Today, many people look at the skyrocketing costs of college and rightly question its worth. The difficult entry-level job market for new graduates and the growth of online learning options are among the factors causing some to doubt the usefulness of the “college experience,” at least when matched against its burgeoning expense.
This does beg the question: What makes the college experience a worthwhile one?
As I see it, extracurricular activities that develop professional and social skills, nurture creativity, and build a sense of community are the most significant value-added benefits of the residential collegiate experience. My appreciation for such activities has been informed considerably by my own experiences as a department editor and reporter for my college newspaper many years ago.
The Torch is the weekly student newspaper of Valparaiso University, a Lutheran-affiliated school with a liberal arts bent in northwest Indiana, where I earned my bachelor’s degree in 1981. As a young person I had longed to work on a school newspaper, and those wishes became a reality during my final two years of college.
I pored myself into work for The Torch. I wrote dozens of articles and columns, mostly on academic affairs topics within the university. I also assigned stories to reporters in my department and edited their work.
The Torch also became the social and intellectual community that I previously didn’t have at Valparaiso. A former colleague once wrote that The Torch became our own college of sorts, where we wrote and edited our articles and debated about academic and campus life and issues of the day.
Our little newspaper was not free of sophomoric writings (some penned by yours truly), and at times we took ourselves too seriously. But it did feature some excellent reporting (including in-depth investigative pieces) and a body of insightful commentary about collegiate life and academic institutions. (I’m not imagining things through a rose-colored lens. This post was spurred by my rediscovery of a bound volume of The Torch from those years; the quality is evident.)
The Torch was the most important extracurricular experience of my college career. The topics of my articles and columns were limited largely to campus issues, but even this was heady business for me. There was something powerful and scary about writing pieces for publication with my byline appended. This sense of influencing the campus dialogue was enhanced by the fact that many VU students, faculty, and administrators read The Torch and paid attention to it.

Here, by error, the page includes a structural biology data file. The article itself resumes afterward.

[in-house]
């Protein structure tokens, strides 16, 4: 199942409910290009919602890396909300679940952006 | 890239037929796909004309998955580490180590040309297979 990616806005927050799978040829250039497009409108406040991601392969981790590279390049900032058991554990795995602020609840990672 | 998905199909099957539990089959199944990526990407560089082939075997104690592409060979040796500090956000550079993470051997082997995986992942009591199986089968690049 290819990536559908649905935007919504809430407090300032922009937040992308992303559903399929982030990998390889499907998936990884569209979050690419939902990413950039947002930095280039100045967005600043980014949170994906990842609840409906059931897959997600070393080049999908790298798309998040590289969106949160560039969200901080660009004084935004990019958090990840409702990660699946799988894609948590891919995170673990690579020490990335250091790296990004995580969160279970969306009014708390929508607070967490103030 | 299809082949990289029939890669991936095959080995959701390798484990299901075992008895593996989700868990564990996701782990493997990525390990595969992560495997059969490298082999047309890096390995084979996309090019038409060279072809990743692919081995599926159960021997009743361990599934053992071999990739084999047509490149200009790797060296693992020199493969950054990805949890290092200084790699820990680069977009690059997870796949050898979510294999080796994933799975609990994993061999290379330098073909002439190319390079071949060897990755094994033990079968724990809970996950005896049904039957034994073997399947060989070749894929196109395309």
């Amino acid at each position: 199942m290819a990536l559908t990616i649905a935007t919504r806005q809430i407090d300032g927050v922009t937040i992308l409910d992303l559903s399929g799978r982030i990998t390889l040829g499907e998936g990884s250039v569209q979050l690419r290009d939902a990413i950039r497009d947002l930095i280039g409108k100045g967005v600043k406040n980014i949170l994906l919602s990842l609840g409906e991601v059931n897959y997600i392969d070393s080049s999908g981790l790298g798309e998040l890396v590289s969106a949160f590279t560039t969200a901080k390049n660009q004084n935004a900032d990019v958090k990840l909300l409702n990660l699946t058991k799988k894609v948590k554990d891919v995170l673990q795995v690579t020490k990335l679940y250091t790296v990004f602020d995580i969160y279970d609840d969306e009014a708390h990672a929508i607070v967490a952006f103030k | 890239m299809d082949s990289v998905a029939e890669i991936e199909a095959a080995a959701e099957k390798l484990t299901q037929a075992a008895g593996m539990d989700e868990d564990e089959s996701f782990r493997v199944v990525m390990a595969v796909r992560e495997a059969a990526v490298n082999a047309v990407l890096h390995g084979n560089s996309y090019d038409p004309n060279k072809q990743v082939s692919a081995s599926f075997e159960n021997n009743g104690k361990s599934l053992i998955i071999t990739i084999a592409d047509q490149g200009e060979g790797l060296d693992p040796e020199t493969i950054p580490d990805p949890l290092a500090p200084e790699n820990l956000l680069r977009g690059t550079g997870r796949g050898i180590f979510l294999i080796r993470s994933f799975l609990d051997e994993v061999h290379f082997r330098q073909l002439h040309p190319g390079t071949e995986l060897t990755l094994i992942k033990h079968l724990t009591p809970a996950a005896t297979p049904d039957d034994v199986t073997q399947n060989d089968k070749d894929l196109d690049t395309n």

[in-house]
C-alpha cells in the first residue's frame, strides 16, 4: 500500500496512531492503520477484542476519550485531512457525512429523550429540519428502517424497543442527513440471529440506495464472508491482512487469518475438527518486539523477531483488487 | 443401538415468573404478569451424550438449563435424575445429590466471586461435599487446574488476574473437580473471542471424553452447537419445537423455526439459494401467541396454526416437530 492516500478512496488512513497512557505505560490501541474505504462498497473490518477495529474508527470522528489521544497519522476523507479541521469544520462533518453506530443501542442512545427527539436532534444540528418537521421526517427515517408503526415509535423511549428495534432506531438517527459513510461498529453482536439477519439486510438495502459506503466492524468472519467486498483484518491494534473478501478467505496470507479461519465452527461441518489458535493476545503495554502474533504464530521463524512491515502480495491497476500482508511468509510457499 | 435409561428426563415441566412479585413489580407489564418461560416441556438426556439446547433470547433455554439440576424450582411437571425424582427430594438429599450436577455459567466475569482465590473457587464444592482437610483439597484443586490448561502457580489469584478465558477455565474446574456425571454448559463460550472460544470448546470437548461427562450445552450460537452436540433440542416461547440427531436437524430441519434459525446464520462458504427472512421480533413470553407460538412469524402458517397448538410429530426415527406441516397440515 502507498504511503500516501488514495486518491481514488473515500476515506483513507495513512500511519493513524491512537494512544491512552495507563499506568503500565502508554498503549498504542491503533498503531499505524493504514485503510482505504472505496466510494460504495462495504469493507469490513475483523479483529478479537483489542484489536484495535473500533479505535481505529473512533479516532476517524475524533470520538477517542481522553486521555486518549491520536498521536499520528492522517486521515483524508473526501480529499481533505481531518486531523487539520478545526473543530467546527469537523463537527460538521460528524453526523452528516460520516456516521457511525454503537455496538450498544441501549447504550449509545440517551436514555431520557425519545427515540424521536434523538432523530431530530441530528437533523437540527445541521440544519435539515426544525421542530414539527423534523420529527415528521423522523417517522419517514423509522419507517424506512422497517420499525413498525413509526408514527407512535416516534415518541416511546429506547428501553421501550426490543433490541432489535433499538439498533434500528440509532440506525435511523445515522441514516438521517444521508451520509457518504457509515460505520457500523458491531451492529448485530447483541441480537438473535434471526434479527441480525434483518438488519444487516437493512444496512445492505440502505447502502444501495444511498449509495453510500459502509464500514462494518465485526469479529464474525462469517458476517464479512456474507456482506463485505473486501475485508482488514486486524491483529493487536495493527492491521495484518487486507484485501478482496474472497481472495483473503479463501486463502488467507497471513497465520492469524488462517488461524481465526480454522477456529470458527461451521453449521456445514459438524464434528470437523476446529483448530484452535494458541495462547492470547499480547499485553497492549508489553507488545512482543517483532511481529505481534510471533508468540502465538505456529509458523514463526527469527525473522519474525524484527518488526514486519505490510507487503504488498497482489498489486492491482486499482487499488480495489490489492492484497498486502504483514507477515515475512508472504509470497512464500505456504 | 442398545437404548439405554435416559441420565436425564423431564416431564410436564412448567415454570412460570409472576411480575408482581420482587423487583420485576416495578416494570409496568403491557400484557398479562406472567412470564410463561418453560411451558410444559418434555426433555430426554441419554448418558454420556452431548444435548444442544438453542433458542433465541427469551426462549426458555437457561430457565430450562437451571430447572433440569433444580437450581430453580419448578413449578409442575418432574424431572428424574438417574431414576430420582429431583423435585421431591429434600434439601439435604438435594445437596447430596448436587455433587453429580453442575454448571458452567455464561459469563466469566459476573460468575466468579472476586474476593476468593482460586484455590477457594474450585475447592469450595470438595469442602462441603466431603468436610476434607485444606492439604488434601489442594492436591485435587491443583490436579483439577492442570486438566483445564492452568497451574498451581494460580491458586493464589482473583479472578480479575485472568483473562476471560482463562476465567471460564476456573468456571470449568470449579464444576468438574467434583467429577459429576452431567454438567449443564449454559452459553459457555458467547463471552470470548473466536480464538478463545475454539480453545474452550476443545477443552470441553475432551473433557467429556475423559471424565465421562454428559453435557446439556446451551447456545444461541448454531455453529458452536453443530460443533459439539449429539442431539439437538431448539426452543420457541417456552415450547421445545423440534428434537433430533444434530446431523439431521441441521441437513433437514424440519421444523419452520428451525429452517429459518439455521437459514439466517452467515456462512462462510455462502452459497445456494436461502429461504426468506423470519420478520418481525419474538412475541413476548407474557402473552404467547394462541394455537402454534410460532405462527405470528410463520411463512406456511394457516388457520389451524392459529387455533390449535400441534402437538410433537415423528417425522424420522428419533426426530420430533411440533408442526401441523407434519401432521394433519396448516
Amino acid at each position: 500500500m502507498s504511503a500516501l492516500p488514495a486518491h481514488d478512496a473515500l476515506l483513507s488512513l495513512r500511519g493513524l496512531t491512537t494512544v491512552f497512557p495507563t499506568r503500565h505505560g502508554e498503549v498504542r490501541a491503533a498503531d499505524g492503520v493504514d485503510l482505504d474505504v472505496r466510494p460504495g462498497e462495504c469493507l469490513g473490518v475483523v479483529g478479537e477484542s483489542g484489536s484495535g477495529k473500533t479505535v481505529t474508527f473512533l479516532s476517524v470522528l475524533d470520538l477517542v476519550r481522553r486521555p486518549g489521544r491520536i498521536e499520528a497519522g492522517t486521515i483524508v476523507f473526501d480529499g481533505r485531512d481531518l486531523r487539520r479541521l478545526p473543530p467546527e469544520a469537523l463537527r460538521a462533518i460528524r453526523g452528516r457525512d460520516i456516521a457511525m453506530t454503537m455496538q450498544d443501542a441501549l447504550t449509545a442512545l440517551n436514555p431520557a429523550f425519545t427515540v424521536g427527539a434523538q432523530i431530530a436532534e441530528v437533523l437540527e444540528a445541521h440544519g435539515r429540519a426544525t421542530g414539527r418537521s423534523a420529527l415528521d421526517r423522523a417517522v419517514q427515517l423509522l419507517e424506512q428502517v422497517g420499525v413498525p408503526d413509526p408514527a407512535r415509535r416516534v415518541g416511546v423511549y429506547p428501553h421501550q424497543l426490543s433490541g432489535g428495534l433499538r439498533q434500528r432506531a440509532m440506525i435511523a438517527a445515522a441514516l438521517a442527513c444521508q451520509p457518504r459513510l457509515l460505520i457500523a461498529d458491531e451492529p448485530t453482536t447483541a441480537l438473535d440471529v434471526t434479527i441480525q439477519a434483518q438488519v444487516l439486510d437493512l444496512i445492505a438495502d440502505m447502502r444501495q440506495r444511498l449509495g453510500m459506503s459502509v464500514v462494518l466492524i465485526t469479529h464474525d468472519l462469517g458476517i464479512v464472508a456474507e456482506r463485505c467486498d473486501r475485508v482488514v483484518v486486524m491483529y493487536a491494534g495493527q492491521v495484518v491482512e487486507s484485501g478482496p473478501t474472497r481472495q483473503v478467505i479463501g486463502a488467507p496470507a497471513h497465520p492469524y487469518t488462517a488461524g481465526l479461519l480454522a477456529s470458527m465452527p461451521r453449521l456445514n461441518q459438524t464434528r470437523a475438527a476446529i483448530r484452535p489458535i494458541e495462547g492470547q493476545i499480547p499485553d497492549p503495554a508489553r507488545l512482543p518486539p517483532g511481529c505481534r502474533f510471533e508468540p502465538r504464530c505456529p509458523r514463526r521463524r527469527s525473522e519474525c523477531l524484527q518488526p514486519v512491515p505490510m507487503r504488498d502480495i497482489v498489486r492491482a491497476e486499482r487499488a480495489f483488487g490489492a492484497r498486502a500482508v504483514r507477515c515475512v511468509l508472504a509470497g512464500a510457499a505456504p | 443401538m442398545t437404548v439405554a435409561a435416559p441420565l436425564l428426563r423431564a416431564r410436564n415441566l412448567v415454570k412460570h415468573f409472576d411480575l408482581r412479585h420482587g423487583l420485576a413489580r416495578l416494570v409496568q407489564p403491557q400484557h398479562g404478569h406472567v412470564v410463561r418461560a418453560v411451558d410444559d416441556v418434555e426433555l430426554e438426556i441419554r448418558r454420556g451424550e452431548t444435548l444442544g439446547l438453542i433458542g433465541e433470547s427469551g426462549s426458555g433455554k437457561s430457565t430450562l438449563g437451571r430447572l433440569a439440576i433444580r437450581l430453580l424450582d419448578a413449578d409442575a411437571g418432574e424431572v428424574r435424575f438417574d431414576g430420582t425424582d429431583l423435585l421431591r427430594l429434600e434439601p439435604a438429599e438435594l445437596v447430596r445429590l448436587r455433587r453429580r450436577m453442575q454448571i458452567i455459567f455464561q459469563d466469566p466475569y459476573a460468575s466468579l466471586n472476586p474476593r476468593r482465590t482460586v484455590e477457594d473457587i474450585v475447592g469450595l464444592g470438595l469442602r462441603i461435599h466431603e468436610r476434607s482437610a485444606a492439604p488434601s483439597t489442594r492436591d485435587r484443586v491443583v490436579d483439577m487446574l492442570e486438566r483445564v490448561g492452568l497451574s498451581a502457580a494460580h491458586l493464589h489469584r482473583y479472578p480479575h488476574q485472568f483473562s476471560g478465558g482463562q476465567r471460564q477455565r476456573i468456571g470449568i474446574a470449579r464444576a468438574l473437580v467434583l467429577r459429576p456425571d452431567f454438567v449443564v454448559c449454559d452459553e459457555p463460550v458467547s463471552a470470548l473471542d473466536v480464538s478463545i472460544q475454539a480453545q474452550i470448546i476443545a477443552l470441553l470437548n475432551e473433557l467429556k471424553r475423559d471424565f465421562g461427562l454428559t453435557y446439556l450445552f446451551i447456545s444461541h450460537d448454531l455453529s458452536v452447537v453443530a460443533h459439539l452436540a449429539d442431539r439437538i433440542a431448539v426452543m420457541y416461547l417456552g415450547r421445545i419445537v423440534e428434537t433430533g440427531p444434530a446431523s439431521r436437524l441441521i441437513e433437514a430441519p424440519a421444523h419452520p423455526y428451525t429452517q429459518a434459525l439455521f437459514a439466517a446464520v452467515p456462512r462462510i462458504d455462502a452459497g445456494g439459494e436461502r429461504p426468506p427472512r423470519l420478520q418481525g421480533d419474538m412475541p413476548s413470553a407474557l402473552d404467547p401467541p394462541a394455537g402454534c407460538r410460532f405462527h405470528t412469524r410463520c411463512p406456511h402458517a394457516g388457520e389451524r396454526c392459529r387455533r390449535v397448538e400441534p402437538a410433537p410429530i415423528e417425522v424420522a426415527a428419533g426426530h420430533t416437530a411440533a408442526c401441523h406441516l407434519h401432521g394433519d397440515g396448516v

Some of the articles I wrote demanded close attention to detail and accuracy. For example, I wrote an investigative piece in which I was able to elicit admissions from campus administrators that a popular political science professor had been denied tenure on grounds beyond the official criteria for tenure evaluation. I also did a series of articles following the aftermath of a student-to-student slaying that had racial overtones at our predominantly white campus.
A valuable experience
By my observations as a professor, it appears that internships and part-time jobs (the latter often due to financial necessity) are supplanting meaningful student activities in the competition for students’ time and attention. However, even looking at this from a purely vocational standpoint, working on the college paper called for intensive writing and editing work and the shared management of a publication with weekly deadlines. It required the development and application of sound judgment. In short, it presented challenges that one rarely gets in internships or part-time student employment.
Indeed, it pains me that when I peruse a student’s resume, major extracurricular activities look somewhat quaint or marginal compared to internships that carry more heft in the job market. Perhaps I should accept this as an inevitable change, but my experience causes me to wish otherwise.
Note: With Commencement season coming to a close at colleges and universities across the nation, I beg my readers’ indulgence as I use a short series of posts over the next week to reflect upon my own collegiate experience and its immediate aftermath to address topics pertinent to this blog.
Other posts in this short series